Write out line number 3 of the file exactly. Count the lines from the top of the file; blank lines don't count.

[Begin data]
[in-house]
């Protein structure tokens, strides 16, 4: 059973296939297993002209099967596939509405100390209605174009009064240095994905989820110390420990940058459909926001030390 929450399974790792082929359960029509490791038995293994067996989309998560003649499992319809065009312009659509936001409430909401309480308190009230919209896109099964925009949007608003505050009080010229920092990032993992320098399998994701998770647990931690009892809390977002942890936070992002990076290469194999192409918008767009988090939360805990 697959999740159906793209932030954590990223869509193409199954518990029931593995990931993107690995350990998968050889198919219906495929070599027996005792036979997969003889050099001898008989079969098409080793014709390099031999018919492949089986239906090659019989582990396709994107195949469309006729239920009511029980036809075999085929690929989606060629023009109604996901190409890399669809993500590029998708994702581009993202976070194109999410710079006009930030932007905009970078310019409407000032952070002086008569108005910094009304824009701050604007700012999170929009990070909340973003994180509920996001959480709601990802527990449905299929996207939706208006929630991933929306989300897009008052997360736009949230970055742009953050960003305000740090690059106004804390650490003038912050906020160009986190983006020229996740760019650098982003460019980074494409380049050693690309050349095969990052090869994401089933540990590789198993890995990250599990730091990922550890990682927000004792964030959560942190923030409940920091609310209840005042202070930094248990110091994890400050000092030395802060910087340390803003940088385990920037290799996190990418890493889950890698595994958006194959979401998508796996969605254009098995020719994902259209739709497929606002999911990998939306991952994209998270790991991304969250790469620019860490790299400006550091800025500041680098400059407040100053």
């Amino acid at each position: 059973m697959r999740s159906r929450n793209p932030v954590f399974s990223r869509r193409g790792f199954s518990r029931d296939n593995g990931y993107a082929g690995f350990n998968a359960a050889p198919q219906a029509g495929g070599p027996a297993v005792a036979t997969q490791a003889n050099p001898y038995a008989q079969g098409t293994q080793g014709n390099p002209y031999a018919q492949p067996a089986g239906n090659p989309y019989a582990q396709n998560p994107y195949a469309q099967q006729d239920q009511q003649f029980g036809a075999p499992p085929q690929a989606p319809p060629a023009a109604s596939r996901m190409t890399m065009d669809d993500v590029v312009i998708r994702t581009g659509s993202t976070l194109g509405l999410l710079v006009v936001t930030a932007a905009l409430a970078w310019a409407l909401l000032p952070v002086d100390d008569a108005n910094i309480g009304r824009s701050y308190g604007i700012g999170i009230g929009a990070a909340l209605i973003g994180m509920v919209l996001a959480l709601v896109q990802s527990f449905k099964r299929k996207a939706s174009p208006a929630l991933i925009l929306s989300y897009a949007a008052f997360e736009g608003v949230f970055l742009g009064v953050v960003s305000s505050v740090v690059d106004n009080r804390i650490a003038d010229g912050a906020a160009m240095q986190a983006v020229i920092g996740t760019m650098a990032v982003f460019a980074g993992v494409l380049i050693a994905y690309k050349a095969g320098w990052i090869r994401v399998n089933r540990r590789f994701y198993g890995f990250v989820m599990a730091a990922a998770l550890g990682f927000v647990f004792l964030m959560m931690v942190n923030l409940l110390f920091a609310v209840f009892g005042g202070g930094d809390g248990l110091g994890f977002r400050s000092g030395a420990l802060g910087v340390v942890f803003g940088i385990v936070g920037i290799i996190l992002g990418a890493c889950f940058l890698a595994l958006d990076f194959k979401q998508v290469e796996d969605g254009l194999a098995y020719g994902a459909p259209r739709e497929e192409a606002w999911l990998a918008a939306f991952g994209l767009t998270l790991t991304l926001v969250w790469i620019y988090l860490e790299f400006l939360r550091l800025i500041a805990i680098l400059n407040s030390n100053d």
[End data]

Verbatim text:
């Amino acid at each position: 059973m697959r999740s159906r929450n793209p932030v954590f399974s990223r869509r193409g790792f199954s518990r029931d296939n593995g990931y993107a082929g690995f350990n998968a359960a050889p198919q219906a029509g495929g070599p027996a297993v005792a036979t997969q490791a003889n050099p001898y038995a008989q079969g098409t293994q080793g014709n390099p002209y031999a018919q492949p067996a089986g239906n090659p989309y019989a582990q396709n998560p994107y195949a469309q099967q006729d239920q009511q003649f029980g036809a075999p499992p085929q690929a989606p319809p060629a023009a109604s596939r996901m190409t890399m065009d669809d993500v590029v312009i998708r994702t581009g659509s993202t976070l194109g509405l999410l710079v006009v936001t930030a932007a905009l409430a970078w310019a409407l909401l000032p952070v002086d100390d008569a108005n910094i309480g009304r824009s701050y308190g604007i700012g999170i009230g929009a990070a909340l209605i973003g994180m509920v919209l996001a959480l709601v896109q990802s527990f449905k099964r299929k996207a939706s174009p208006a929630l991933i925009l929306s989300y897009a949007a008052f997360e736009g608003v949230f970055l742009g009064v953050v960003s305000s505050v740090v690059d106004n009080r804390i650490a003038d010229g912050a906020a160009m240095q986190a983006v020229i920092g996740t760019m650098a990032v982003f460019a980074g993992v494409l380049i050693a994905y690309k050349a095969g320098w990052i090869r994401v399998n089933r540990r590789f994701y198993g890995f990250v989820m599990a730091a990922a998770l550890g990682f927000v647990f004792l964030m959560m931690v942190n923030l409940l110390f920091a609310v209840f009892g005042g202070g930094d809390g248990l110091g994890f977002r400050s000092g030395a420990l802060g910087v340390v942890f803003g940088i385990v936070g920037i290799i996190l992002g990418a890493c889950f940058l890698a595994l958006d990076f194959k979401q998508v290469e796996d969605g254009l194999a098995y020719g994902a459909p259209r739709e497929e192409a606002w999911l990998a918008a939306f991952g994209l767009t998270l790991t991304l926001v969250w790469i620019y988090l860490e790299f400006l939360r550091l800025i500041a805990i680098l400059n407040s030390n100053d």